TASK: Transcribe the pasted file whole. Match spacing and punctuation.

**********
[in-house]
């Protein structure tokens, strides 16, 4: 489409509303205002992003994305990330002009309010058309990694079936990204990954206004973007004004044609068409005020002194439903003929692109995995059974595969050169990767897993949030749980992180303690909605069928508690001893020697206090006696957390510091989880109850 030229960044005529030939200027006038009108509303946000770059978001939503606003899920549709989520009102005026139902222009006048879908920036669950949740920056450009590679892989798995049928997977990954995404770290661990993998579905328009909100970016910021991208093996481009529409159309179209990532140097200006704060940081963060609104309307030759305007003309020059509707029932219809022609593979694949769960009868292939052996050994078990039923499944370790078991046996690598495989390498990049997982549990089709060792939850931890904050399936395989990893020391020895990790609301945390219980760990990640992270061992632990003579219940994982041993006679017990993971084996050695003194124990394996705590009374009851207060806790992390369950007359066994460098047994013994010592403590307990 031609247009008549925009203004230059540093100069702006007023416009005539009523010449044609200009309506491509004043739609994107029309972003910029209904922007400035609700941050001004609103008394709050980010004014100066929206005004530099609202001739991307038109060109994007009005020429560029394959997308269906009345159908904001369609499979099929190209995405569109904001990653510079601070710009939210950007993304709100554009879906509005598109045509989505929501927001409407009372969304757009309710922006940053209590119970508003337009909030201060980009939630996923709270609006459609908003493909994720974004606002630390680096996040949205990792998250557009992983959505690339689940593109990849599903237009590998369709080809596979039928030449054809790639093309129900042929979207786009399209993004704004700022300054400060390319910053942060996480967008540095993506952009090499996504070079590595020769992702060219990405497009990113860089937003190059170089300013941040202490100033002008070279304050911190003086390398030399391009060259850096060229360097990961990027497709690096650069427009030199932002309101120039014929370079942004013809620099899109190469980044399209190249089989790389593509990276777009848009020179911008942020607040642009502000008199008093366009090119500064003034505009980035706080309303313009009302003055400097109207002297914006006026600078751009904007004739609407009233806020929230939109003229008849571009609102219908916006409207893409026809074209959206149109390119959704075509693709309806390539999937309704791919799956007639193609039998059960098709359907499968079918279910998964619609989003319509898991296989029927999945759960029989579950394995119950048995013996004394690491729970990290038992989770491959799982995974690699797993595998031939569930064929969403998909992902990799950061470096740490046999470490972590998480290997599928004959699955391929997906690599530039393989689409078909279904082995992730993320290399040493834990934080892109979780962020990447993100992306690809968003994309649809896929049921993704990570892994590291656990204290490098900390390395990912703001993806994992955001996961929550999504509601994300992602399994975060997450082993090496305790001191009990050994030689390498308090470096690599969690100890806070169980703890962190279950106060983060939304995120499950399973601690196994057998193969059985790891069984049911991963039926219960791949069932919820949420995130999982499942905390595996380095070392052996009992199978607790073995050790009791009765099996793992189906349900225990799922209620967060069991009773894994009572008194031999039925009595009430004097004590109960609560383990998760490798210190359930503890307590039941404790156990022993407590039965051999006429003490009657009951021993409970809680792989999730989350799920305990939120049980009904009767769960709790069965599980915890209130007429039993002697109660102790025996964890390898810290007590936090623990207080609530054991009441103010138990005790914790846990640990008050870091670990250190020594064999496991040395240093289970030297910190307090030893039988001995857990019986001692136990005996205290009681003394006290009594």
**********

[in-house]
């Protein structure tokens, strides 16, 4: 489409509303205002992003994305990330002009309010058309990694079936990204990954206004973007004004044609068409005020002194439903003929692109995995059974595969050169990767897993949030749980992180303690909605069928508690001893020697206090006696957390510091989880109850 030229960044005529030939200027006038009108509303946000770059978001939503606003899920549709989520009102005026139902222009006048879908920036669950949740920056450009590679892989798995049928997977990954995404770290661990993998579905328009909100970016910021991208093996481009529409159309179209990532140097200006704060940081963060609104309307030759305007003309020059509707029932219809022609593979694949769960009868292939052996050994078990039923499944370790078991046996690598495989390498990049997982549990089709060792939850931890904050399936395989990893020391020895990790609301945390219980760990990640992270061992632990003579219940994982041993006679017990993971084996050695003194124990394996705590009374009851207060806790992390369950007359066994460098047994013994010592403590307990 031609247009008549925009203004230059540093100069702006007023416009005539009523010449044609200009309506491509004043739609994107029309972003910029209904922007400035609700941050001004609103008394709050980010004014100066929206005004530099609202001739991307038109060109994007009005020429560029394959997308269906009345159908904001369609499979099929190209995405569109904001990653510079601070710009939210950007993304709100554009879906509005598109045509989505929501927001409407009372969304757009309710922006940053209590119970508003337009909030201060980009939630996923709270609006459609908003493909994720974004606002630390680096996040949205990792998250557009992983959505690339689940593109990849599903237009590998369709080809596979039928030449054809790639093309129900042929979207786009399209993004704004700022300054400060390319910053942060996480967008540095993506952009090499996504070079590595020769992702060219990405497009990113860089937003190059170089300013941040202490100033002008070279304050911190003086390398030399391009060259850096060229360097990961990027497709690096650069427009030199932002309101120039014929370079942004013809620099899109190469980044399209190249089989790389593509990276777009848009020179911008942020607040642009502000008199008093366009090119500064003034505009980035706080309303313009009302003055400097109207002297914006006026600078751009904007004739609407009233806020929230939109003229008849571009609102219908916006409207893409026809074209959206149109390119959704075509693709309806390539999937309704791919799956007639193609039998059960098709359907499968079918279910998964619609989003319509898991296989029927999945759960029989579950394995119950048995013996004394690491729970990290038992989770491959799982995974690699797993595998031939569930064929969403998909992902990799950061470096740490046999470490972590998480290997599928004959699955391929997906690599530039393989689409078909279904082995992730993320290399040493834990934080892109979780962020990447993100992306690809968003994309649809896929049921993704990570892994590291656990204290490098900390390395990912703001993806994992955001996961929550999504509601994300992602399994975060997450082993090496305790001191009990050994030689390498308090470096690599969690100890806070169980703890962190279950106060983060939304995120499950399973601690196994057998193969059985790891069984049911991963039926219960791949069932919820949420995130999982499942905390595996380095070392052996009992199978607790073995050790009791009765099996793992189906349900225990799922209620967060069991009773894994009572008194031999039925009595009430004097004590109960609560383990998760490798210190359930503890307590039941404790156990022993407590039965051999006429003490009657009951021993409970809680792989999730989350799920305990939120049980009904009767769960709790069965599980915890209130007429039993002697109660102790025996964890390898810290007590936090623990207080609530054991009441103010138990005790914790846990640990008050870091670990250190020594064999496991040395240093289970030297910190307090030893039988001995857990019986001692136990005996205290009681003394006290009594």